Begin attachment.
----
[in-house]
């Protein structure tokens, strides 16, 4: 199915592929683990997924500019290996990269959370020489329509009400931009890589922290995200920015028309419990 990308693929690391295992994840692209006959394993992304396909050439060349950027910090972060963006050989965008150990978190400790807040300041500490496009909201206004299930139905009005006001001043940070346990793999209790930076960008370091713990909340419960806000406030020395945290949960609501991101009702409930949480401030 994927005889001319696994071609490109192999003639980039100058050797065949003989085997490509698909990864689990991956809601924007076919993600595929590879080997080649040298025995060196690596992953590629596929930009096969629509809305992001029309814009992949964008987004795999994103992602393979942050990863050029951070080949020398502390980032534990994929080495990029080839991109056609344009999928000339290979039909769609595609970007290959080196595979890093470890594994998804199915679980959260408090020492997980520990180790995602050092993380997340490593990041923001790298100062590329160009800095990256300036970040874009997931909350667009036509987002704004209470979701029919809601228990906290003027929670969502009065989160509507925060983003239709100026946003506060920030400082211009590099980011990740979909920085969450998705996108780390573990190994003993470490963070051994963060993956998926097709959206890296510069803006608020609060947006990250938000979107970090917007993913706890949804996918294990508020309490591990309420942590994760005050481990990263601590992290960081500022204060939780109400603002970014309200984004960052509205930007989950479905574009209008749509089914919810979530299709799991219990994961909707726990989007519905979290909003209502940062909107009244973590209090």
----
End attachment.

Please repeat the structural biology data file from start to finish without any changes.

[in-house]
């Protein structure tokens, strides 16, 4: 199915592929683990997924500019290996990269959370020489329509009400931009890589922290995200920015028309419990 990308693929690391295992994840692209006959394993992304396909050439060349950027910090972060963006050989965008150990978190400790807040300041500490496009909201206004299930139905009005006001001043940070346990793999209790930076960008370091713990909340419960806000406030020395945290949960609501991101009702409930949480401030 994927005889001319696994071609490109192999003639980039100058050797065949003989085997490509698909990864689990991956809601924007076919993600595929590879080997080649040298025995060196690596992953590629596929930009096969629509809305992001029309814009992949964008987004795999994103992602393979942050990863050029951070080949020398502390980032534990994929080495990029080839991109056609344009999928000339290979039909769609595609970007290959080196595979890093470890594994998804199915679980959260408090020492997980520990180790995602050092993380997340490593990041923001790298100062590329160009800095990256300036970040874009997931909350667009036509987002704004209470979701029919809601228990906290003027929670969502009065989160509507925060983003239709100026946003506060920030400082211009590099980011990740979909920085969450998705996108780390573990190994003993470490963070051994963060993956998926097709959206890296510069803006608020609060947006990250938000979107970090917007993913706890949804996918294990508020309490591990309420942590994760005050481990990263601590992290960081500022204060939780109400603002970014309200984004960052509205930007989950479905574009209008749509089914919810979530299709799991219990994961909707726990989007519905979290909003209502940062909107009244973590209090």